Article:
Multinational central banks intend to develop digital currency

Article source: Financial Times original title: "Multinational central banks intend to develop digital currency"

In the context of changing times and technological advancement, digitalization has changed the way people communicate, organize, interact, migrate and trade in many fields. With the acceleration of the cashless, digital society, there are signs that the Central Bank Digital Currency (CBDC) is becoming a new area of ​​interest for central banks around the world .

On July 9, the Turkish government added the relevant content of the central bank's issuance of digital currency in its economic roadmap from 2019 to 2023. The 11th development plan proposed by the Turkish President shows that “the digital central bank currency based on blockchain will be implemented”. In addition to the central bank's digital currency, the development plan also lists the blockchains that will be used in the transportation and customs operations. It is reported that Turkish Vice President Oktay submitted the plan to the Parliament and the Budget Committee.

The program points out that public services and management can be improved through emerging technologies such as big data, artificial intelligence and blockchain. In fact, Turkey has been considering issuing a national cryptocurrency for some time. In February 2018, Mohamed Simsek, an economist and then deputy prime minister, said in an interview with the media: "We plan to start our own digital currency work. We attach great importance to digitalization." Statistics Corporation's global consumption in 2019 Surveys show that about 20% of residents in Turkey are cryptocurrency investors. Turkey's per capita cryptocurrency rate is the highest among all surveyed countries.

Similarly, Russian central bank governor Nabiulina said in June that the Russian central bank will one day launch its own digital currency. She believes that the key to CBDC's utility is that technology must ensure "reliability and continuity"; technology must mature, including distributed registry technology.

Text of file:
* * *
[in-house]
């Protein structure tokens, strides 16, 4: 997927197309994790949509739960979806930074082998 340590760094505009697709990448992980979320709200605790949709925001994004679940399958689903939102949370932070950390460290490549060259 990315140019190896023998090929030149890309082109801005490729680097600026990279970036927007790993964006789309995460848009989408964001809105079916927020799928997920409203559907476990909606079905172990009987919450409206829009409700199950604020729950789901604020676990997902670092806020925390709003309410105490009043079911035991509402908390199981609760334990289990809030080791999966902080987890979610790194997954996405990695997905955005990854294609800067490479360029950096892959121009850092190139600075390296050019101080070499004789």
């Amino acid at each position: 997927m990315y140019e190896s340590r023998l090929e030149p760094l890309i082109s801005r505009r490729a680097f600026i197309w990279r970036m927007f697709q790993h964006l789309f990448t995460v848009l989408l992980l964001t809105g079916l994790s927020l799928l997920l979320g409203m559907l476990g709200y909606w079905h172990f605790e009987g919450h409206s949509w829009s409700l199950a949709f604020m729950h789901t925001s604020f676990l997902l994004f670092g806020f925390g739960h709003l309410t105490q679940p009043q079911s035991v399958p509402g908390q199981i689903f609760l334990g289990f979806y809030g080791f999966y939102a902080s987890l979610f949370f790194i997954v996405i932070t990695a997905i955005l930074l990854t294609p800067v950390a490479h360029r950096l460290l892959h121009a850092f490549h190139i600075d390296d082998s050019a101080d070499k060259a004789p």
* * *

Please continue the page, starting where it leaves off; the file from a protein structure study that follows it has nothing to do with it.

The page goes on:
Previously, she also stated that the Russian central bank will consider using a cryptocurrency backed by gold to facilitate international settlement. The Russian central bank will review the proposal to develop cryptocurrency. However, Nabirina added that the legal currency settlement system within the Eurasian Economic Union is improving, which provides “good momentum”. It is reported that the Russian House of Commons is also moving in the direction of passing cryptocurrency legislation.

In addition, many countries have launched a series of infrastructure projects based on blockchain. For example, Park City, Mayor of Seoul , South Korea announced in May this year that the government will use blockchain technology in its citizenship ID card. Park Won-hyun also said that Seoul already has blockchain-based administrative services, such as mobile electronic voting and car sales.

Iranian media also reported on July 10 that the Iranian central bank governor announced that the Iranian authorities plan to authorize cryptocurrency mining. According to reports, the Iranian government has approved part of an administrative law that will authorize the exploitation of cryptocurrencies in Iran. Prior to this, Iran had a long discussion of the legal status of cryptocurrencies.

The International Monetary Fund (IMF) predicted in a June 27 report that central banks will begin issuing digital currencies in the near future. The report shows that the IMF and the World Bank conducted a survey on financial technology, solicited responses from financial institutions in all member states, and to some extent, based on the 96 responses received.

In general, central banks have different motives for developing CBDCs – although both emerging and developed economies are considering CBDC solutions, the latter’s demand is in addition to cash, Choice; for emerging economies in developing countries, the main role of CBDC is to reduce bank costs and to make it easier for citizens without bank accounts to access financial services.

According to the report, several central banks in different countries are considering implementing some form of CBDC. For example, Uruguay has launched a CBDC pilot project, while the Bahamas, the Eastern Caribbean Monetary Union, Sweden and Ukraine are about to test their systems.

Earlier this year, a report issued by the Bank for International Settlements also showed that 70% of the central banks participating in the survey were participating in (or will be participating in) the work or research of issuing CBDCs, and the number in 2018 increased from 2017. Officials at the Bank of International Settlements have also said that the global central bank may have to issue its own digital currency earlier than expected, and it also supports central banks around the world in their efforts to create a digital version of the national currency.